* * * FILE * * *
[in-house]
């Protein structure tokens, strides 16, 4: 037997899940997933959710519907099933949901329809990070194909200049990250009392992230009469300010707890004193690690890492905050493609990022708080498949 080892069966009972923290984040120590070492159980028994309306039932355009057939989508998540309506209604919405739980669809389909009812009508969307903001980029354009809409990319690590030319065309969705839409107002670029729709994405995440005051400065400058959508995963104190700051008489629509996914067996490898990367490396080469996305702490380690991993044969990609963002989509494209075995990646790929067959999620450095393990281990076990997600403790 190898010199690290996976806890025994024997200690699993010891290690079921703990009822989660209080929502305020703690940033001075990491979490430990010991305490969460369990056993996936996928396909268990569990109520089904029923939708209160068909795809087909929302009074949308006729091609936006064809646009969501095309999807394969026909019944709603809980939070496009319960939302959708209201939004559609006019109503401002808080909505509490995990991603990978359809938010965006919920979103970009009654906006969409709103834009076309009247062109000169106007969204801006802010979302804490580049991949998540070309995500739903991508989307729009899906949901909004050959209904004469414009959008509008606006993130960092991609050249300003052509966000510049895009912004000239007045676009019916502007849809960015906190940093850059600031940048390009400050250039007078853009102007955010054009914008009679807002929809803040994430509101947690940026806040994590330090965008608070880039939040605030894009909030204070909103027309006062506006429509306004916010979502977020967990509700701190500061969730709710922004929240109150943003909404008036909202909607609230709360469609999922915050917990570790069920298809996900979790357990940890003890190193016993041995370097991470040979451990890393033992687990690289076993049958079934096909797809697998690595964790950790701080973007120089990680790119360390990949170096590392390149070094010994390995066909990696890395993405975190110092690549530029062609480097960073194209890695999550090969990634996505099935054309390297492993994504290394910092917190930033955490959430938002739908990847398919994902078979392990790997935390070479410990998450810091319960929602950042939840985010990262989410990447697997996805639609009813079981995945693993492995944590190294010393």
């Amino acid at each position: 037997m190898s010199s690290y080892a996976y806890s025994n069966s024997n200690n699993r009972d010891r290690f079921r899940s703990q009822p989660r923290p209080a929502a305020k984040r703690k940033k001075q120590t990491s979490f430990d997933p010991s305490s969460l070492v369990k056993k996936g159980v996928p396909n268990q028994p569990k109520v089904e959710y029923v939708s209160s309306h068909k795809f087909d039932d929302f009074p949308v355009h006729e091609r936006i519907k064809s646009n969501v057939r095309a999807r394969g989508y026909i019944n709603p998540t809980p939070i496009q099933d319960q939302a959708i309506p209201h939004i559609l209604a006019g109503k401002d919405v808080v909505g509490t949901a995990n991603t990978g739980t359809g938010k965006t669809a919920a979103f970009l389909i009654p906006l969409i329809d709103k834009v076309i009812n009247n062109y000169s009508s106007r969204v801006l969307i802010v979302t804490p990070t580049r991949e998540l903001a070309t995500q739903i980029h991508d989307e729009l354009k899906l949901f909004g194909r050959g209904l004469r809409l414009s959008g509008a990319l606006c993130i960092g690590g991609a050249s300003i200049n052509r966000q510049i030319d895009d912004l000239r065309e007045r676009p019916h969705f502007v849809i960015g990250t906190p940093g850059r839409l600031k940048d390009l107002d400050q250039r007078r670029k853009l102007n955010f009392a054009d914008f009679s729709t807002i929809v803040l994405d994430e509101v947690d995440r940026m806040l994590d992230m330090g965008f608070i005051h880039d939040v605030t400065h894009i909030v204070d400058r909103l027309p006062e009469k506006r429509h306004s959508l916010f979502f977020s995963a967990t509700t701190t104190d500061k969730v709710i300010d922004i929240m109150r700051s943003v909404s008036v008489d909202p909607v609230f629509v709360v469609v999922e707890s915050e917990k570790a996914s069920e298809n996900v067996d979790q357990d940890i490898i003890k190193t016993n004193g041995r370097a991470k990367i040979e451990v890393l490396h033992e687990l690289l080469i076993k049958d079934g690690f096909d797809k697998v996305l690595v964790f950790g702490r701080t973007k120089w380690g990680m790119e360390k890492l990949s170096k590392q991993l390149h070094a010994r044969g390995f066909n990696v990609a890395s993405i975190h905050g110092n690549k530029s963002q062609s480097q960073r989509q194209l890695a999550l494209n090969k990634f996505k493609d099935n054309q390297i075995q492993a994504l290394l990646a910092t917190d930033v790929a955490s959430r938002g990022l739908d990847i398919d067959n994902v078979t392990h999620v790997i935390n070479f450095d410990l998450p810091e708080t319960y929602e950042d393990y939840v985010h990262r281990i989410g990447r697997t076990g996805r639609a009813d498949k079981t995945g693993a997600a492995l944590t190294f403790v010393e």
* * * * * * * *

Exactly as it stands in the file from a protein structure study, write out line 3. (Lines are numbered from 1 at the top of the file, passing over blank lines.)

């Amino acid at each position: 037997m190898s010199s690290y080892a996976y806890s025994n069966s024997n200690n699993r009972d010891r290690f079921r899940s703990q009822p989660r923290p209080a929502a305020k984040r703690k940033k001075q120590t990491s979490f430990d997933p010991s305490s969460l070492v369990k056993k996936g159980v996928p396909n268990q028994p569990k109520v089904e959710y029923v939708s209160s309306h068909k795809f087909d039932d929302f009074p949308v355009h006729e091609r936006i519907k064809s646009n969501v057939r095309a999807r394969g989508y026909i019944n709603p998540t809980p939070i496009q099933d319960q939302a959708i309506p209201h939004i559609l209604a006019g109503k401002d919405v808080v909505g509490t949901a995990n991603t990978g739980t359809g938010k965006t669809a919920a979103f970009l389909i009654p906006l969409i329809d709103k834009v076309i009812n009247n062109y000169s009508s106007r969204v801006l969307i802010v979302t804490p990070t580049r991949e998540l903001a070309t995500q739903i980029h991508d989307e729009l354009k899906l949901f909004g194909r050959g209904l004469r809409l414009s959008g509008a990319l606006c993130i960092g690590g991609a050249s300003i200049n052509r966000q510049i030319d895009d912004l000239r065309e007045r676009p019916h969705f502007v849809i960015g990250t906190p940093g850059r839409l600031k940048d390009l107002d400050q250039r007078r670029k853009l102007n955010f009392a054009d914008f009679s729709t807002i929809v803040l994405d994430e509101v947690d995440r940026m806040l994590d992230m330090g965008f608070i005051h880039d939040v605030t400065h894009i909030v204070d400058r909103l027309p006062e009469k506006r429509h306004s959508l916010f979502f977020s995963a967990t509700t701190t104190d500061k969730v709710i300010d922004i929240m109150r700051s943003v909404s008036v008489d909202p909607v609230f629509v709360v469609v999922e707890s915050e917990k570790a996914s069920e298809n996900v067996d979790q357990d940890i490898i003890k190193t016993n004193g041995r370097a991470k990367i040979e451990v890393l490396h033992e687990l690289l080469i076993k049958d079934g690690f096909d797809k697998v996305l690595v964790f950790g702490r701080t973007k120089w380690g990680m790119e360390k890492l990949s170096k590392q991993l390149h070094a010994r044969g390995f066909n990696v990609a890395s993405i975190h905050g110092n690549k530029s963002q062609s480097q960073r989509q194209l890695a999550l494209n090969k990634f996505k493609d099935n054309q390297i075995q492993a994504l290394l990646a910092t917190d930033v790929a955490s959430r938002g990022l739908d990847i398919d067959n994902v078979t392990h999620v790997i935390n070479f450095d410990l998450p810091e708080t319960y929602e950042d393990y939840v985010h990262r281990i989410g990447r697997t076990g996805r639609a009813d498949k079981t995945g693993a997600a492995l944590t190294f403790v010393e």